Pelosi rolled out the same tactic in 2021 with the infrastructure bill and the Build Back Better package, as mentioned above. She allied with the left and supported a link between the two measures, until it was no longer tenable, and then dealt with the two bills separately.

4. Don’t take it personally

The leader of a diverse coalition inevitably finds it difficult to satisfy members from different ends of the ideological spectrum. Pelosi acknowledged that being identified with progressives hurt her reputation with moderates, but she also knew she needed moderates to win swing districts so Democrats could win a majority and she could wield the hammer.

If that meant moderate Democratic lawmakers were voting against party priorities, that was okay, as long as Pelosi could still pass his platform. Thirty-four House Democrats bailed out the Affordable Care Act, but she still passed it with a few votes to spare.

And if that meant moderate Democratic candidates had to join their Republican opponents in attacking him on the campaign trail, so be it.

In the 2018 midterm elections, when Republicans were featuring Pelosi in about 20 percent of their ads, 48 ​​Democratic challengers (most of whom ultimately did not win) sought to distance themselves from Pelosi by voicing their opposition to his continued leadership role in the House.

Pelosi did not punish them by cutting campaign funds. She still wanted them to win so the Democrats could have a majority. And she knew that most of those candidates hadn’t pledged to vote against her in a final vote for Speaker in the House; they could fulfill their promises with softer moves — opposing his nomination in the Democratic caucus vote, or by voting “present” in the House. (In the end, Pelosi won the presidency with 220 votes; 12 Democratic members voted for someone else, with three other voters “present.”) She understood that these candidates were doing what they felt they had to. do to win and didn’t let it break his march.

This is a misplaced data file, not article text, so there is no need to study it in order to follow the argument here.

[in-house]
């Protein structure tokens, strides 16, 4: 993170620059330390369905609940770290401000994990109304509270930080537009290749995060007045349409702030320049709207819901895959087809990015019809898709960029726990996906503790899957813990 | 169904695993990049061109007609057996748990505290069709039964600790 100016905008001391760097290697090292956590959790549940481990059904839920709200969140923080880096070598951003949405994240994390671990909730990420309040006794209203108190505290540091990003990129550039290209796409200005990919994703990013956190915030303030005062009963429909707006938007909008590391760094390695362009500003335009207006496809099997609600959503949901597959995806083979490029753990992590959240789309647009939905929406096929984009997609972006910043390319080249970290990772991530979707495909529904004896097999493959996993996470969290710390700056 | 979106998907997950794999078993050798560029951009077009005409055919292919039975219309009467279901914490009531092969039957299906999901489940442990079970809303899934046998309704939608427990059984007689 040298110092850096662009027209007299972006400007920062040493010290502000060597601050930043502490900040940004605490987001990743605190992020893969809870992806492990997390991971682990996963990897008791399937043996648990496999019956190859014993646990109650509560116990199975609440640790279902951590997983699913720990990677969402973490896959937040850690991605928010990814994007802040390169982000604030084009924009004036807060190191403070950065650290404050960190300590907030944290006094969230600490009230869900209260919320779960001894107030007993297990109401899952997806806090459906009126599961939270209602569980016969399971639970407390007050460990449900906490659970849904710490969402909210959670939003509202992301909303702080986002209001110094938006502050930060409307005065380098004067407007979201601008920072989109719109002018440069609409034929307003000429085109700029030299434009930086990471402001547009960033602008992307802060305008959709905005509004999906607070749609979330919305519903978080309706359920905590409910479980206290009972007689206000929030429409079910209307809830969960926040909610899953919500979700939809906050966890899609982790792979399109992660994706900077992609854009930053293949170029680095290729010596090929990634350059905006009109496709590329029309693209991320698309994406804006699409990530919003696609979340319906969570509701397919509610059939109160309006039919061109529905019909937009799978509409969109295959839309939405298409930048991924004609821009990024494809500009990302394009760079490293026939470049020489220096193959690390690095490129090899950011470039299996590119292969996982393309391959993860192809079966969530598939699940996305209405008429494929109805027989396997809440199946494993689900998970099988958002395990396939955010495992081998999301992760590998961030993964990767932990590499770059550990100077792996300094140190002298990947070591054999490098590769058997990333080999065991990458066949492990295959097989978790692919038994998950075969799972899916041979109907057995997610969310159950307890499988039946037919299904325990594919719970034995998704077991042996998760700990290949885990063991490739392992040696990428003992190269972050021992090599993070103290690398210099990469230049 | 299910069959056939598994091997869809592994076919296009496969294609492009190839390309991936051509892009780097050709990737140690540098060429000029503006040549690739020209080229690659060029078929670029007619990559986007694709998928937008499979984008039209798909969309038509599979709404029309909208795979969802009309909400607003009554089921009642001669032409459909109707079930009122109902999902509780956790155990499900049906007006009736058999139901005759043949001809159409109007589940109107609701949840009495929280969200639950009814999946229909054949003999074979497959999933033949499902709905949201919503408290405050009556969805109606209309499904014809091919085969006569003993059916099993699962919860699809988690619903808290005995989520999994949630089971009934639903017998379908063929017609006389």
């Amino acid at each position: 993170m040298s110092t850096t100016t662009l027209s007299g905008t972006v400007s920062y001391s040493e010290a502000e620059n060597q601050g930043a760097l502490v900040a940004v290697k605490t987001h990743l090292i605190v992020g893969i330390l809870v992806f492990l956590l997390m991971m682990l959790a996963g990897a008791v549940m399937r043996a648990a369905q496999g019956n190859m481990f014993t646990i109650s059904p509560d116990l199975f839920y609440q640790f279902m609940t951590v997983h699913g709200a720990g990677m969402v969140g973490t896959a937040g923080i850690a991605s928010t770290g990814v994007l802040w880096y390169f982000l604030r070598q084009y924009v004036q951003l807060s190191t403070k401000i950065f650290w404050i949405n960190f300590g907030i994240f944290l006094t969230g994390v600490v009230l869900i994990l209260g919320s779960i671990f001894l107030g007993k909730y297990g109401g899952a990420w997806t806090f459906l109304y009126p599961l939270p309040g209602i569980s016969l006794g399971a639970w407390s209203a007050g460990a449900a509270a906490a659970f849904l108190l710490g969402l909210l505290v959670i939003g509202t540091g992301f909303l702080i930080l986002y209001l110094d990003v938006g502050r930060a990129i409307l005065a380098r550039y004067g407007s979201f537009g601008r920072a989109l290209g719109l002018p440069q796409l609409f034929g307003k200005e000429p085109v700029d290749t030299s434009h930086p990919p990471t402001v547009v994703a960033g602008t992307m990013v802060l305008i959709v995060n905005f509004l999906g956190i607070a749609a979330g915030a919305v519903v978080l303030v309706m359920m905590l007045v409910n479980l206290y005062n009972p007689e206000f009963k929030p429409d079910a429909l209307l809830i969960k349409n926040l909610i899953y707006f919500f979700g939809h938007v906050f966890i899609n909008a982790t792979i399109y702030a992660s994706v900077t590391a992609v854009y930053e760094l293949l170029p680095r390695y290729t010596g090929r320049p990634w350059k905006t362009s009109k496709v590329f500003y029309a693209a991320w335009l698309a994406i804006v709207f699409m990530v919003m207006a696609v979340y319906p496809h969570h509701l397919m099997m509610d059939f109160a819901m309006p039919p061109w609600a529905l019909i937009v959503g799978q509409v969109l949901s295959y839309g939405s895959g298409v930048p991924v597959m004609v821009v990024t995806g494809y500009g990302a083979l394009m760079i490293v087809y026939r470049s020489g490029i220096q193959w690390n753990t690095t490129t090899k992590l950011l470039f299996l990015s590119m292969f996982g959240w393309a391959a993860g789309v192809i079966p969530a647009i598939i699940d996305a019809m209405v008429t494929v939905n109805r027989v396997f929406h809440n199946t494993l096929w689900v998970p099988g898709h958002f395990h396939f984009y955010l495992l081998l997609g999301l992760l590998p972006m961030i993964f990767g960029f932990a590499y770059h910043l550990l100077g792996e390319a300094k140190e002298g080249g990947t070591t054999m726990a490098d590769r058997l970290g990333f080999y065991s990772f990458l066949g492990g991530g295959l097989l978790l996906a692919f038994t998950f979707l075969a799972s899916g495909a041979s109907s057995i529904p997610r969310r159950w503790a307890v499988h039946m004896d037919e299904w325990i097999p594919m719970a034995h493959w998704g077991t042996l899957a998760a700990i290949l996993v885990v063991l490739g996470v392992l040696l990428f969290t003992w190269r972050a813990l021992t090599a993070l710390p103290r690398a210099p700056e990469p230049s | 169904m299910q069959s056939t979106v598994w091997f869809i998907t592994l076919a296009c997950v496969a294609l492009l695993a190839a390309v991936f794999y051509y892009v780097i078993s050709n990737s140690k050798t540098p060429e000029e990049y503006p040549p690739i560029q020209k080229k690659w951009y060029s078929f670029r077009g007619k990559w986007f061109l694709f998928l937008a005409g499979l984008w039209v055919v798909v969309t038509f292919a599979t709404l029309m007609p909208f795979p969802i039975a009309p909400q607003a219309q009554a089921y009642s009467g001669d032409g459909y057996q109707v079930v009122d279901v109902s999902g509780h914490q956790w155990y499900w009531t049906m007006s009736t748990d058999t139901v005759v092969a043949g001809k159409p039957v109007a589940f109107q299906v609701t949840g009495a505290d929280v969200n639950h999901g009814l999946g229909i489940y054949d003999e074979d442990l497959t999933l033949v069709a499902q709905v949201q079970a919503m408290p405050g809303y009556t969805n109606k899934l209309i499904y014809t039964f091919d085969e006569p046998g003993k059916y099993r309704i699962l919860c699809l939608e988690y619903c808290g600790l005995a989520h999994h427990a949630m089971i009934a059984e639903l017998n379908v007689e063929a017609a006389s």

5. Don’t be stonewalling

Pelosi expected very little from Republicans and sometimes accused his fellow Democrats of naivety if they put too much hope in the prospect of a bipartisan compromise. Ball wrote that Pelosi was frustrated with the Obama administration for chasing Republican votes during Affordable Care Act deliberations, and predicted, accurately, that no Republicans would cross the aisle. “Does the president not understand how this game works? she confided in Obama’s chief of staff. “He wants to do it and be loved, and you can’t have both.”

Yet Pelosi always found ways to work with Republicans and refused to filibuster just to filibuster. Months after first becoming a speaker in 2007, when Democratic opposition to the Iraq war was fervent, Pelosi refused to block a bill to fund the war. Instead, she saw an opportunity to strike a deal and attached an independent 40% increase in the federal minimum wage, which President George W. Bush signed. She has also worked with Donald Trump to keep government open, avoid a default, push through criminal justice reform and distribute pandemic relief.

For much of his 20-year reign, Pelosi was treated like a burden. She was never a great speaker or an improvised conversationalist. She was not just a San Francisco liberal, but an incredibly wealthy San Francisco liberal, the antithesis of hard-to-reach working-class Democratic voters.

But Pelosi knew that his worth, and the worth of any legislative leader, is not determined by a superficial image. She left the party’s presidential candidates to worry about being charismatic and sticking to mastering the job at hand: getting the votes and taking the votes.

During his time in public life, no one has done it better. That’s why she stayed in her job as long as she did, and that’s why she came out at the top of her game. Any aspiring legislator or leader, Democrat or Republican, should learn from the master.